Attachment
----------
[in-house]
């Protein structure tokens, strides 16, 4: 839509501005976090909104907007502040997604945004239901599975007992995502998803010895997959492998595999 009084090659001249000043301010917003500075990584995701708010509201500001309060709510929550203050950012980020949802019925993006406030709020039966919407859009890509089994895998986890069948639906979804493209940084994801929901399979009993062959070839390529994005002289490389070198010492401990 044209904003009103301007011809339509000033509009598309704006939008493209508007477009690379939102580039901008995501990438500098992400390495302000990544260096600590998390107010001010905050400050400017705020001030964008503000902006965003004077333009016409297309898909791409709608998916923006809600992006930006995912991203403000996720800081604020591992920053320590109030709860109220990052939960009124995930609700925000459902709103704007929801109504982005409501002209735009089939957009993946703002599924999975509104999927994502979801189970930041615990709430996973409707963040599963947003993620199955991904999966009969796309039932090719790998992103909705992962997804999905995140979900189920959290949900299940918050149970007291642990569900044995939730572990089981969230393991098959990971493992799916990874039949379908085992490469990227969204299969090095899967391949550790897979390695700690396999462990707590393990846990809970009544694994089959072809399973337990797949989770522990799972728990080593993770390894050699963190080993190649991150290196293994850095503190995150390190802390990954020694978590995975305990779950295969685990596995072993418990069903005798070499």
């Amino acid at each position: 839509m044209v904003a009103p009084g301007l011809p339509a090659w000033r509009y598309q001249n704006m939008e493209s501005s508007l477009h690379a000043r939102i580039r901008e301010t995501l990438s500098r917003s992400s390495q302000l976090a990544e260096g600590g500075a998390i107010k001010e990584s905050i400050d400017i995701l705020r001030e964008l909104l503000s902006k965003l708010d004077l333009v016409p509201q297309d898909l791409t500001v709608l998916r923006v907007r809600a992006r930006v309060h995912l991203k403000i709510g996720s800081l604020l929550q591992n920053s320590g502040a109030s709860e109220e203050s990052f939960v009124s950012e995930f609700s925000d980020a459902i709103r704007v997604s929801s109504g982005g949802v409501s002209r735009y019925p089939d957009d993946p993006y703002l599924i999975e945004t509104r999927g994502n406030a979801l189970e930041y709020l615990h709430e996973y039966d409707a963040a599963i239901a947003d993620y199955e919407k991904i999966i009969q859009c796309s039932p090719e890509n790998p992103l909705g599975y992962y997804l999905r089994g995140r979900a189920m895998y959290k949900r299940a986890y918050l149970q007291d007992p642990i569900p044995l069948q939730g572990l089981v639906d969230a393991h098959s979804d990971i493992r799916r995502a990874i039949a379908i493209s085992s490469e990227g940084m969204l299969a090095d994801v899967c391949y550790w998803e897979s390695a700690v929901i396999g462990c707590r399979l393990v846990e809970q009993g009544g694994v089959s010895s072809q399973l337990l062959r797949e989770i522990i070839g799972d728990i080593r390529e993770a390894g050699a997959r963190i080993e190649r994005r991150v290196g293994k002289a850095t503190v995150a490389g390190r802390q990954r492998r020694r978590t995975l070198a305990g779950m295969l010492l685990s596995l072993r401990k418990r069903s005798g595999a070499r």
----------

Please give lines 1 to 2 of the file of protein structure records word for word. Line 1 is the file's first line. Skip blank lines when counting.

[in-house]
């Protein structure tokens, strides 16, 4: 839509501005976090909104907007502040997604945004239901599975007992995502998803010895997959492998595999 009084090659001249000043301010917003500075990584995701708010509201500001309060709510929550203050950012980020949802019925993006406030709020039966919407859009890509089994895998986890069948639906979804493209940084994801929901399979009993062959070839390529994005002289490389070198010492401990 044209904003009103301007011809339509000033509009598309704006939008493209508007477009690379939102580039901008995501990438500098992400390495302000990544260096600590998390107010001010905050400050400017705020001030964008503000902006965003004077333009016409297309898909791409709608998916923006809600992006930006995912991203403000996720800081604020591992920053320590109030709860109220990052939960009124995930609700925000459902709103704007929801109504982005409501002209735009089939957009993946703002599924999975509104999927994502979801189970930041615990709430996973409707963040599963947003993620199955991904999966009969796309039932090719790998992103909705992962997804999905995140979900189920959290949900299940918050149970007291642990569900044995939730572990089981969230393991098959990971493992799916990874039949379908085992490469990227969204299969090095899967391949550790897979390695700690396999462990707590393990846990809970009544694994089959072809399973337990797949989770522990799972728990080593993770390894050699963190080993190649991150290196293994850095503190995150390190802390990954020694978590995975305990779950295969685990596995072993418990069903005798070499």